Adoption

I used to be in this blissfully ignorant category of people who believed that adopted children grew up grateful that they had been saved from less than loving parents or depraved circumstances…rescued if you will. And if they were not grateful, they should burn in hell.

My husband was adopted.

It was not until after we had been married for a number of years that he shared with me the tremendous burden he was carrying around as a consequence. The not knowing who you are. Dealing with the rejection that comes from being given up by your birth mother. The yearning to find out the details but worried about hurting your adopted parents’ feelings and then worrying about rejection again from your birth mother if she doesn’t want to know you now. What if your biological parents are trolls, can you deal with that?

Since then I have come to know many adopted individuals. Every single one of them carries around similar baggage, with different permutations. Even if their childhood was idyllic. Even if their adoptive parents are the most wonderful, saintly people on the face of the earth, these feelings still haunt them.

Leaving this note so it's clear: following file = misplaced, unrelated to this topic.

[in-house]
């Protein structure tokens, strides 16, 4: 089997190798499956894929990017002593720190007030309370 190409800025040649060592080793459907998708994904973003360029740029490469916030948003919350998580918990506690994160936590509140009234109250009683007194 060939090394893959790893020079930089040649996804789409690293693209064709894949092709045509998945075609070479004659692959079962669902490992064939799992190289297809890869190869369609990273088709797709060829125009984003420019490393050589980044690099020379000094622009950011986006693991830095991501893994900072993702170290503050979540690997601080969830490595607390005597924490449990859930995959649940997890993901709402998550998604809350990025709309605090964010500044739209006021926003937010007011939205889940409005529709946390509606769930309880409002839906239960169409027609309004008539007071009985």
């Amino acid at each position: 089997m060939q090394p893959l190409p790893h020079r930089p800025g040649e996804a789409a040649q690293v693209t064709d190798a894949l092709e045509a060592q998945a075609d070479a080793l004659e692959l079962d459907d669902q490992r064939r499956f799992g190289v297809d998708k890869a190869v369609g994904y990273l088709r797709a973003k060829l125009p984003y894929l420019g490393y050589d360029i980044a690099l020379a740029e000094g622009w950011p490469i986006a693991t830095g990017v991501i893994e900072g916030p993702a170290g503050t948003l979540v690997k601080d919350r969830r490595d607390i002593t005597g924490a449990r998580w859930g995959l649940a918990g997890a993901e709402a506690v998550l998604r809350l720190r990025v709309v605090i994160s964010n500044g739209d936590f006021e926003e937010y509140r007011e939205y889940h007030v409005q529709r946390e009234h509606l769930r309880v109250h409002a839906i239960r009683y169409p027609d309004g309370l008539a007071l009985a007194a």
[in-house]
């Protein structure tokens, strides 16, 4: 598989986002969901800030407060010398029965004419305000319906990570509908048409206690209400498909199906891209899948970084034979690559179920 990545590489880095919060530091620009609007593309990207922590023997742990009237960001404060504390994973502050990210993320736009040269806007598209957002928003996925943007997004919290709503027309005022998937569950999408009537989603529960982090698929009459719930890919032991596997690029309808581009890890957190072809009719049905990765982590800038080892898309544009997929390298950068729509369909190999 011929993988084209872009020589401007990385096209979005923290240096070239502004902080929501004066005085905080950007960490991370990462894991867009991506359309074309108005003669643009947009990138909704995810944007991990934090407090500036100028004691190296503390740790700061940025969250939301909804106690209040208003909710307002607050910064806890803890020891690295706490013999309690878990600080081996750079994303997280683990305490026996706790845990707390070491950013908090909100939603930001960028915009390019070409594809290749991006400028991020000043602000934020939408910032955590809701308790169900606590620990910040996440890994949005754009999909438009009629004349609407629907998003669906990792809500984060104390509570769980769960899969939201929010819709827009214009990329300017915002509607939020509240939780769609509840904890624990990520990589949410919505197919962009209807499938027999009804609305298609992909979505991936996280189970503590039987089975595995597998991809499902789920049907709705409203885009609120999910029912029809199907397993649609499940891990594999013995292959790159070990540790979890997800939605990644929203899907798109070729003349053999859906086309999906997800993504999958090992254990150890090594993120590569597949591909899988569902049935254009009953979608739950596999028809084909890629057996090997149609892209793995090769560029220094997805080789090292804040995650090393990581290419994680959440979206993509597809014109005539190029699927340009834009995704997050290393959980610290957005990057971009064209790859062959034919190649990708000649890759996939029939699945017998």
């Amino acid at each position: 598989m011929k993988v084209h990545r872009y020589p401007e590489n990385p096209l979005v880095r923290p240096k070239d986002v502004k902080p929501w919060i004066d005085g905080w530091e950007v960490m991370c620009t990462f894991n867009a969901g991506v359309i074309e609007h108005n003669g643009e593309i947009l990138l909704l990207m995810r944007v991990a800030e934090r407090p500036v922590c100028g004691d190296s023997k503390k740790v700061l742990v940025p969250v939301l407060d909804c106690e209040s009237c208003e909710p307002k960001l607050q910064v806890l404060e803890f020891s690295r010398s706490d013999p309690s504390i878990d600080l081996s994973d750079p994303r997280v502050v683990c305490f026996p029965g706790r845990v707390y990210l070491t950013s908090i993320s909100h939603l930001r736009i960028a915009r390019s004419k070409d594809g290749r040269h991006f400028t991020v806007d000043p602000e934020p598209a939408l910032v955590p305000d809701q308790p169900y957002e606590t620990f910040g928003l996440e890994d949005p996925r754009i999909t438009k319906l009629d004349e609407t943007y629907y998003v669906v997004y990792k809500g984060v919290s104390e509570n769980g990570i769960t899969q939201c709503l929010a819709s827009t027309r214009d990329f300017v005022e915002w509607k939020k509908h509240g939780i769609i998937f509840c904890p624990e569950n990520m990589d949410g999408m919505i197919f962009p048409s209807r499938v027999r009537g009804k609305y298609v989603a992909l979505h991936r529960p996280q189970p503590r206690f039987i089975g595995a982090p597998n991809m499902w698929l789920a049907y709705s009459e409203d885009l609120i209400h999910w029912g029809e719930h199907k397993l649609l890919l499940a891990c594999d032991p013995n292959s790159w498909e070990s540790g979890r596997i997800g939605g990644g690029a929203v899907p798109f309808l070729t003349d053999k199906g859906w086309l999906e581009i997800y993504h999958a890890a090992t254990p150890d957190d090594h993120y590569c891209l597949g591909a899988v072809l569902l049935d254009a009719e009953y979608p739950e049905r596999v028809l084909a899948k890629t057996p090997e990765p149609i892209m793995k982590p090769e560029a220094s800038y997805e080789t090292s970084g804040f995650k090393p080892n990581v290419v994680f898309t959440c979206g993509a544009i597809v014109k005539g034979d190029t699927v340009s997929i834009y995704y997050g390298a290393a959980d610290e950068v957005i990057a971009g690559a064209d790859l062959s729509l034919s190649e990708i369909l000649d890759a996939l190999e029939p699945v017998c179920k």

So, I warn adoptive parents of this now. They stare at me, incredulously. Not many people talk about this. No one typically warns parents. No one tells kids that these will be your feelings. Maybe it won’t happen. Who knows? But being prepared for it is the first step to helping those that it does affect work through it so they don’t spend their lives as tortured souls into adulthood.

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